Kobayashi, 32, didn't compete in the annual Nathan's Fourth of July Hot Dog Eating Contest because of a contract dispute, the New York Daily News reported.
Kobayashi, a 128-pound Japanese who uses the nickname "Tsunami," was handcuffed after he allegedly tried to reach the stage during the awards ceremony at Coney Island by climbing over people. He was taken to a police station pending charges.
"He tried to jump on stage during the awards ceremony to disrupt it," the Daily News quoted contest organizer Richard Shea as saying. "It's unprofessional and unsavory and, frankly, rather frustrating."
The event was won for the fourth year in a row by Joey "Jaws" Chestnut (pictured below), 26, who wolfed down 54 hot dogs in 10 minutes. That was nine more than the second-place finisher.
Kobayashi had won the title several years in a row, beginning in 2000, but had finished second to Chestnut in recent years.
Thomas, 89, who covered the White House for decades, made her comments during an interview that later was posted online.
Thomas wrote for United Press International for more than a half-century and later for Hearst newspapers, covering every president from John F. Kennedy to Barack Obama.
"The international order we seek is one that can resolve the challenges of our times," Obama said, including countering violent extremism and insurgency, stopping the spread of nuclear weapons and securing nuclear materials, preventing conflict, helping poor countries feed themselves and care for their sick and fighting global warming.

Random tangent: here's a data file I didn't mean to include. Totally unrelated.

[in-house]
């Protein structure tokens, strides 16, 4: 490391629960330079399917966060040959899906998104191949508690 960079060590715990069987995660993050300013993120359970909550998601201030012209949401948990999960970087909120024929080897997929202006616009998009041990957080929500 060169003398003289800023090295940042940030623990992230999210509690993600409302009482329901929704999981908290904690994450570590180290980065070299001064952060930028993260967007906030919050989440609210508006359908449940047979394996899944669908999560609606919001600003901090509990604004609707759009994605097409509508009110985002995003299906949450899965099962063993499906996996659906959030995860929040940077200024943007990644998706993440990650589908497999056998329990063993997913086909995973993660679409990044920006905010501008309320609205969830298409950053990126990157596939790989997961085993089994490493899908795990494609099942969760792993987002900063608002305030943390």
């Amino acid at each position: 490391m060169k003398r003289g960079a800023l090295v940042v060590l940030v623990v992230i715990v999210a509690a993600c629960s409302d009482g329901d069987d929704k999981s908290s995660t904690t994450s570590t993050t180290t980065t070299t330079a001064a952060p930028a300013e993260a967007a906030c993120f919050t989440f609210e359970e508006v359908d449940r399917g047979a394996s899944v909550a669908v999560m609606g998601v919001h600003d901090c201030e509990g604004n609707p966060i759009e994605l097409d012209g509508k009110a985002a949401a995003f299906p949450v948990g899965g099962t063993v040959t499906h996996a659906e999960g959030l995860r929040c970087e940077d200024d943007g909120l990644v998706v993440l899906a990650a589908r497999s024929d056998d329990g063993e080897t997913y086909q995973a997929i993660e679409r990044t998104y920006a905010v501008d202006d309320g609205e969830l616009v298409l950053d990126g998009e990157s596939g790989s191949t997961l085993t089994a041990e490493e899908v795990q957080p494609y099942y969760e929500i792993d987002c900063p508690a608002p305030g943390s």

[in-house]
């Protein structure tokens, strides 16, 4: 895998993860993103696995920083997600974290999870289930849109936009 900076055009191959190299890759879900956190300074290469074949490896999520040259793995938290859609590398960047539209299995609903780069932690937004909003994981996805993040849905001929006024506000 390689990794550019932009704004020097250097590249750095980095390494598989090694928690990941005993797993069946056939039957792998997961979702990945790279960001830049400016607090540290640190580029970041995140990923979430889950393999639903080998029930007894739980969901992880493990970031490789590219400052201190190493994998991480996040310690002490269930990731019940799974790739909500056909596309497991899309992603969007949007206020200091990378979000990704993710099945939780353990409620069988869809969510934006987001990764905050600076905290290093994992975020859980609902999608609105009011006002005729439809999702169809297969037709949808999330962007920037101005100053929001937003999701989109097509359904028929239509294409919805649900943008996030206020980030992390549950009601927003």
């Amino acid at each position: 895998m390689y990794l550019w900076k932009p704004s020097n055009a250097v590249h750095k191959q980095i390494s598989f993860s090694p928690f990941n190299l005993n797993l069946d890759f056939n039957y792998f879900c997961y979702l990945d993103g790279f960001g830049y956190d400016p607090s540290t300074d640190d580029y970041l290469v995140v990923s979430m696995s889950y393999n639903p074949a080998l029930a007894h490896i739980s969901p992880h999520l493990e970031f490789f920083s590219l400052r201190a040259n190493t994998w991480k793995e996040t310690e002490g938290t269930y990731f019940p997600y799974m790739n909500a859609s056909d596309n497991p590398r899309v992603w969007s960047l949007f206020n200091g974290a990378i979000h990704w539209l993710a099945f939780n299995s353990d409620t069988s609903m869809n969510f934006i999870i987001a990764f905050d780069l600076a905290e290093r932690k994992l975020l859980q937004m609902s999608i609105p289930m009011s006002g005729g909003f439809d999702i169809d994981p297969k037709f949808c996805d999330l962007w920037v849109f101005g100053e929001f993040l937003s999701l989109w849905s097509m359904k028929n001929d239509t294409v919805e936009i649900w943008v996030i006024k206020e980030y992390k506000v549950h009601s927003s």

"If we are successful in these tasks, that will lessen conflicts around the world," the president told about 20,000 people at the academy, on the Hudson River north of New York City. "It will be supportive of our efforts by our military to secure our country. We must pursue a strategy of national renewal and global leadership."
Noting this is the ninth straight wartime West Point graduation, Obama said the threat of global terrorism "is no less important today than it was in those days after 9/11."
He said the war against international terrorism differs from other wars in one key respect: "There will be no simple moment of surrender to mark the journey's end -- no armistice, no banner headline. Though we have had more success in eliminating al-Qaida leaders in recent months than in recent years, they will continue to recruit, and plot, and exploit our open society."
Obama said failed terror plots like the Christmas Day attempt to blow up a U.S.-bound airliner and the failed Times Square car-bombing "show that pressure on networks like al-Qaida is forcing them to rely on terrorists with less time and space to train" them.